As the coronavirus spreads around the world, it affects the lives and work of most people. Six of the amazing human beings we have featured here on the blog, have given us some insight. Where are they right now? How is the coronavirus pandemic affecting their daily lives and work? How are they spending your days? What is their personal way forward? How do they keep a positive attitude?
Do you also want to share your story? Write an email to email@example.com!
Tom Vierus (–> Interview: Marine Conservationist and Storyteller Tom Vierus)
Hi Nuri, I am currently at my home in Fiji. I live in Suva, the capital city, which is located south-east of the main island Viti Levu. I was actually quite lucky to be able to get back to Fiji and did so on the last possible day. I was on assignment in Guyana, a pretty unknown but incredibly beautiful country in South America when the cases started skyrocketing, and countries began shutting their borders to travelers from certain countries. I anticipated the chaos and had moved my flight a few days earlier, allowing me to catch the last flight from L.A. to Fiji. Phewww!
Working as a photographer and filmmaker, the pandemic is affecting my life very hard from an economic point of view. Future projects have already been canceled or are just about to I am afraid. I am lucky, though, as I have some editing to do and now seems the perfect time to do it. Artists and creatives are hit all around the world (as are all the others), but we shouldn’t forget that this pandemic is much worse for many of the less privileged people in low-income countries. People that have to struggle or are even unable to put food on the table for their families and themselves.
On a personal level, I try to keep my days as diverse as possible. We are living in a house with four people, and we have been on self-quarantine for nine days. It is super important to stay physically (and mentally) active and give each other enough space if possible. A yoga session in the morning, then some computer work (photo & video editing), gardening, rainforest walks with our dog, making great food, having a few drinks & chats, etc. The key is to keep yourself busy.
While it is time for social distancing, it is at the same time incredibly important to come together. We should make the most of the lock-down and the situation by improving and maintaining relationships, skyping old friends, helping others in any way you can (if you don’t have to self-quarantine, can you help elderly people to shop? Or donate food to the poorest?) and taking good care of yourself. While it might be tempting to stare at a screen the whole day, it is surely not the best way to spend day after day. Get creative, stay sane, and most importantly, stay healthy and keep distance to other people! We’ll get through this!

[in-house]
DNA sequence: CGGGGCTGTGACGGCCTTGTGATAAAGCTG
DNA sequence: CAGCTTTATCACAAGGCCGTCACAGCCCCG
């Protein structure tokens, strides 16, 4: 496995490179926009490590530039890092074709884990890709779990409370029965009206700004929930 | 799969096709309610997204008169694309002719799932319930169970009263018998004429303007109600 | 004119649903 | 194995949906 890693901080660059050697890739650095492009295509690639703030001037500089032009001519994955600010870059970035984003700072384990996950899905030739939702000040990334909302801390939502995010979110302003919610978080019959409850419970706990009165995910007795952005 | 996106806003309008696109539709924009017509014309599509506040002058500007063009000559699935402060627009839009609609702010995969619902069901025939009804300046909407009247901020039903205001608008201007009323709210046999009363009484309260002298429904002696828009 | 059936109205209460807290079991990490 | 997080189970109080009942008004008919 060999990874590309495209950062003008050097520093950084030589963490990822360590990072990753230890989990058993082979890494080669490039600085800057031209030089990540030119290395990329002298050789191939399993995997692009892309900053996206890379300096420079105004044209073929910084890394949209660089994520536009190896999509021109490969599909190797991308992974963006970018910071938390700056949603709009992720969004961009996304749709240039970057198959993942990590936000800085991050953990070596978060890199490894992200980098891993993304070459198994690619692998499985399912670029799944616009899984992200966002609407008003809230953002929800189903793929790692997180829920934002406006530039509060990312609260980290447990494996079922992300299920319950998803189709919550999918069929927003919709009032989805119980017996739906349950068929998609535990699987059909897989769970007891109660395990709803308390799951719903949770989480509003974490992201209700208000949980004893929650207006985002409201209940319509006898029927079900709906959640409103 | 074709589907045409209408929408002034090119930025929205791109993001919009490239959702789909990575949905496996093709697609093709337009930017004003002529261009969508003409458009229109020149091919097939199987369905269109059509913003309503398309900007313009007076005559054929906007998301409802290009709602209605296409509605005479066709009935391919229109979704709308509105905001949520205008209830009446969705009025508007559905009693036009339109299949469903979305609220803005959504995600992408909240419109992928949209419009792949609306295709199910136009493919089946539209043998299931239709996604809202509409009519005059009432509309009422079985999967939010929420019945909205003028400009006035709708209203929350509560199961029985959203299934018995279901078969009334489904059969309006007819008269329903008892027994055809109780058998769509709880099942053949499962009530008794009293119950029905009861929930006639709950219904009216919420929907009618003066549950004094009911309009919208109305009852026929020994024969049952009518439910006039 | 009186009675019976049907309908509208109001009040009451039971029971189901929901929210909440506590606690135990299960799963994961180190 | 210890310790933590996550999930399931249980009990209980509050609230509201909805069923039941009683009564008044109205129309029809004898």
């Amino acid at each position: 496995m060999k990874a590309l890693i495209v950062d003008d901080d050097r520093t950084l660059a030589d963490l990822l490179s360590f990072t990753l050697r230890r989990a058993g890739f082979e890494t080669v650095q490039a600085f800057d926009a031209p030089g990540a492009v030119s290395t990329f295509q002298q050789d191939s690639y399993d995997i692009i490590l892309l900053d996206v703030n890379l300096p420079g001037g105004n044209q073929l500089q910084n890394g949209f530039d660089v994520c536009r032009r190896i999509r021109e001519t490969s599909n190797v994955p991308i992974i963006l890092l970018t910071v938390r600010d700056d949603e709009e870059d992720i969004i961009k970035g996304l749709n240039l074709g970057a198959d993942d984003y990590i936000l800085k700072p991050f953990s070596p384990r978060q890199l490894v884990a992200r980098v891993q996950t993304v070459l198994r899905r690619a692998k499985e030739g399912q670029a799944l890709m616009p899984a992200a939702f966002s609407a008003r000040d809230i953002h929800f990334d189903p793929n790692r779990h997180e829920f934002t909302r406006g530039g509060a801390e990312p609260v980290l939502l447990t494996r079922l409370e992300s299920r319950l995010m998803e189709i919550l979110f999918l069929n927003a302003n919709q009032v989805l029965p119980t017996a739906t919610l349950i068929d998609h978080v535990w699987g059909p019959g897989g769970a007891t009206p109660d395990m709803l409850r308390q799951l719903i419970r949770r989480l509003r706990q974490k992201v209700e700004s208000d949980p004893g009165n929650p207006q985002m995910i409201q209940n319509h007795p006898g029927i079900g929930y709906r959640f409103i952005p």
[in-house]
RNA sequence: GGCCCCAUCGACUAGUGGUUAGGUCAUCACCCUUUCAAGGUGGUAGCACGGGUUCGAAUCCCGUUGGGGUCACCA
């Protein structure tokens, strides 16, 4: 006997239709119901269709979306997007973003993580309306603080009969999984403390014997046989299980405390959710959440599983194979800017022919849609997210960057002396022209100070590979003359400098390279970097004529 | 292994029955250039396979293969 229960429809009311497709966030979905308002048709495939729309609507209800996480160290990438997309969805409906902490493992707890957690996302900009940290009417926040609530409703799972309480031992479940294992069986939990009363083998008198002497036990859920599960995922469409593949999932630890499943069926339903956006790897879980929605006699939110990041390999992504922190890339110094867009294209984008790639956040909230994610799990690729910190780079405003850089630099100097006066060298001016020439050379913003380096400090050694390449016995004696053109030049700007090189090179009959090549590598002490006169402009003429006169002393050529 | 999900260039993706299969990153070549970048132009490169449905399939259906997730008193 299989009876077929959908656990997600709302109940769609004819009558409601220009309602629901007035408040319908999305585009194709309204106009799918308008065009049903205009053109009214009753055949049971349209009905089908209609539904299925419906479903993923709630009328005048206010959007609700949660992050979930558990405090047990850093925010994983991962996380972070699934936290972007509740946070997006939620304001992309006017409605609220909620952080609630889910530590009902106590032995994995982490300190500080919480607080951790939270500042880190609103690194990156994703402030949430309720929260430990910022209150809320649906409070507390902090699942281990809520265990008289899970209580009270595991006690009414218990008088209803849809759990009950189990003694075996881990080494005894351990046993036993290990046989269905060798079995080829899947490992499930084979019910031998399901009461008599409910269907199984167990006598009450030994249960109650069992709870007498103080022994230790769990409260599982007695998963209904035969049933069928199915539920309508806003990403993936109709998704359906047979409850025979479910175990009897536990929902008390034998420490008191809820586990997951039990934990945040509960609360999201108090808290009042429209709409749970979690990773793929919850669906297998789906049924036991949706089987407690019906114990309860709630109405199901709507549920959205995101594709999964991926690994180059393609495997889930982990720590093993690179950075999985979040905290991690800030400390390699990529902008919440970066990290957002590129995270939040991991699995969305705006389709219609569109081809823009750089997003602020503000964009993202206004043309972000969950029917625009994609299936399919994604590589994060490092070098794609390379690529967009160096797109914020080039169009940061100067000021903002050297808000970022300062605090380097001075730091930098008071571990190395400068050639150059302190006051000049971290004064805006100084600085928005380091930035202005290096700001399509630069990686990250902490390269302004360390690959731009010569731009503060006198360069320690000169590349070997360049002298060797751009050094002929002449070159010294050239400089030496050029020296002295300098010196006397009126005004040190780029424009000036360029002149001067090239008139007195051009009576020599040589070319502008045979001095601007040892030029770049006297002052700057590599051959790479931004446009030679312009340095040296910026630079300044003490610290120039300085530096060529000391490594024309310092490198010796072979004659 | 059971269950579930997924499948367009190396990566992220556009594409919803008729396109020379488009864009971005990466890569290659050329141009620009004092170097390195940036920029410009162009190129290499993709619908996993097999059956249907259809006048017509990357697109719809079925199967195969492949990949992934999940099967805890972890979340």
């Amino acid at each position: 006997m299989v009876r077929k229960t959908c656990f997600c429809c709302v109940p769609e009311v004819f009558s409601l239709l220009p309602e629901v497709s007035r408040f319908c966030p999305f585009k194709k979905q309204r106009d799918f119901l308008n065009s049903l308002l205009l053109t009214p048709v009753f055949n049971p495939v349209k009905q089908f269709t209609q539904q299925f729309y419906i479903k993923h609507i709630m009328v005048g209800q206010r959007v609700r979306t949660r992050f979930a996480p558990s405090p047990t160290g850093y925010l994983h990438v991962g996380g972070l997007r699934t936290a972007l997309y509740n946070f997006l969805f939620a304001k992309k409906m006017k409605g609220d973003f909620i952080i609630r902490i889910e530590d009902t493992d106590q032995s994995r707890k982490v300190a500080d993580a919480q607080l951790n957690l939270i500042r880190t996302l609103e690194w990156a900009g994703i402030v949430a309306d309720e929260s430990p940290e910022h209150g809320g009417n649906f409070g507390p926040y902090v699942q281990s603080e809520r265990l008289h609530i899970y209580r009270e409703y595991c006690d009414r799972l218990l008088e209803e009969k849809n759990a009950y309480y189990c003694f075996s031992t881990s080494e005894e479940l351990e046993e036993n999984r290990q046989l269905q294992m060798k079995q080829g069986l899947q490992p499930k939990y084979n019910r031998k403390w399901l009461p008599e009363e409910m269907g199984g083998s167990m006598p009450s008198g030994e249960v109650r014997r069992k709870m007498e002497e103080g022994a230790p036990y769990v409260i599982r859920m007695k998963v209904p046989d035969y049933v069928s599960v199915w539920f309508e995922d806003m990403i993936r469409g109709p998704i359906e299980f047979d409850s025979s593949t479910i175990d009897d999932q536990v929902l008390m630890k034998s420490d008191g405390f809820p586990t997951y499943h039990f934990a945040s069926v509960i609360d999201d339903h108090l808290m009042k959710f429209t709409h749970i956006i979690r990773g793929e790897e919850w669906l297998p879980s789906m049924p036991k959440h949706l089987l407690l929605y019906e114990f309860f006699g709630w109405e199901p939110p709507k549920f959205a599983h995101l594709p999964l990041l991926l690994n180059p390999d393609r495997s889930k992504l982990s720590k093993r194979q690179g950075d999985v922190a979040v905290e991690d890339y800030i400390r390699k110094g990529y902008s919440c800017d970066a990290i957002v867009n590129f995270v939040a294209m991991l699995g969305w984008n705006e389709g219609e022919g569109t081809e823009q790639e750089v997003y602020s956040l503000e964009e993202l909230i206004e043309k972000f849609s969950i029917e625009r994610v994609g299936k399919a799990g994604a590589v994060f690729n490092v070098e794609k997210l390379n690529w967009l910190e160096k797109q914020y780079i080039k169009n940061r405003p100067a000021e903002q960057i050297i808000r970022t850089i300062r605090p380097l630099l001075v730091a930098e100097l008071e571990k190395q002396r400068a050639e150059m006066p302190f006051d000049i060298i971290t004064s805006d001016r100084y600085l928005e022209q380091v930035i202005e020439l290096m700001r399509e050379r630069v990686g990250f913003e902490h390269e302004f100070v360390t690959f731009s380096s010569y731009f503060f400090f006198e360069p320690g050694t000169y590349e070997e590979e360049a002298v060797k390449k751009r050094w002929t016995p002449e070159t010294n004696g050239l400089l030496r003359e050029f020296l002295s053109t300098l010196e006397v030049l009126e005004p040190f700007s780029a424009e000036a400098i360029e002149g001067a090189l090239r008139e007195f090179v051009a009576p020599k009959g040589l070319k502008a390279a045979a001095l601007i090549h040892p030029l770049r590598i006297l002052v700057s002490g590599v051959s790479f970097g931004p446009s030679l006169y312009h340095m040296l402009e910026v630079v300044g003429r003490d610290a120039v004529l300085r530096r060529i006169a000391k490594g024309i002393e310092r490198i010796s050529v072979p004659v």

I’m Jammy and I’m currently in Panglao, Bohol. Due to COVID-19, business is temporarily closed therefore I lost my job too. I’ve been practicing social (and social media) distancing, and I’m spending most of my time crocheting bikinis and catching up on films or books. Whenever I take a break from making bikinis, I play some mobile games or play chess with my partner, or just lie down to rest my eyes and back. And since I live so close to the beach, sometimes I go there for an hour or two for some vitamin sea (still away from people, and the beach is empty too).
I’m not really bored, I’m enjoying the quarantine actually. I get to do the things I like to do that I can’t do when I work full time at the resort.
Stay safe and positive everyone! Love and light from Bohol, Philippines.
Madeleine Wallace (–> Interview: Climate Advocate and 5Gyres Ambassador Madeleine Wallace)
I’m in Brooklyn, New York. As a speaker/organizer/model, there’s very little tangible work I can currently do from home. That said, there’s lots of writing and music making i’ve been putting off. I’ve really directed my lost work time and anxiousness into creativity, cooking, self care, planning for the future.
I have 5 tenets that I maintain throughout my day, everyday: computer related work, creativity, exercise, self care, and human connection. Doing at least one of those a day keeps me sane — however I’ve had a couple days where I’ve let myself do almost absolutely nothing and it feels great.
My mood flows between peaceful optimism and total terror but the pacifying reminder is that this is all a crash course in comfort in the void and that is one of the most important (if not the most important) existential universal lesson.
I am currently in my hometown, together with my boyfriend and family. I am actually experiencing an opposite situation than most people. People are bored to work at home alone… Me? Because I usually work remotely, I am now learning how to share my workspace with others. I used to do skypes whenever I wanted, but now I have to check if there are other people skyping at the same time. A big part of my work is also to organise and attend events related to the ocean, well this has also changed, and every event is being postponed to October/November, those months will be chaotic.
I am working normally from 9am to 6pm, I am doing workouts at home together with my family which is quite fun, I am watching more lives (and also invited to lives) which is also a different experience than usual. I have more time to play my piano and I am now teaching my boyfriend how to play.
For me is hard to think on people that don’t have homes, or that are uncomfortable at home, and people that are lonely. I try to check up on people that are more lonely and the truth is that this situation can be a good time to reflect. To reflect about how nature is important to our well being, how friends and social interactions are vital to us, how fragile is our society, how lucky we are to have one another. The economic crisis that will follow, can also be a good moment to invest on green and circular economies, stronger economies and it can be the perfect moment to stop subsidising pollutant industries. I believe we will have to deal with a new normal, because nothing will be the same, but I am optimistic about the lessons learned from this situation.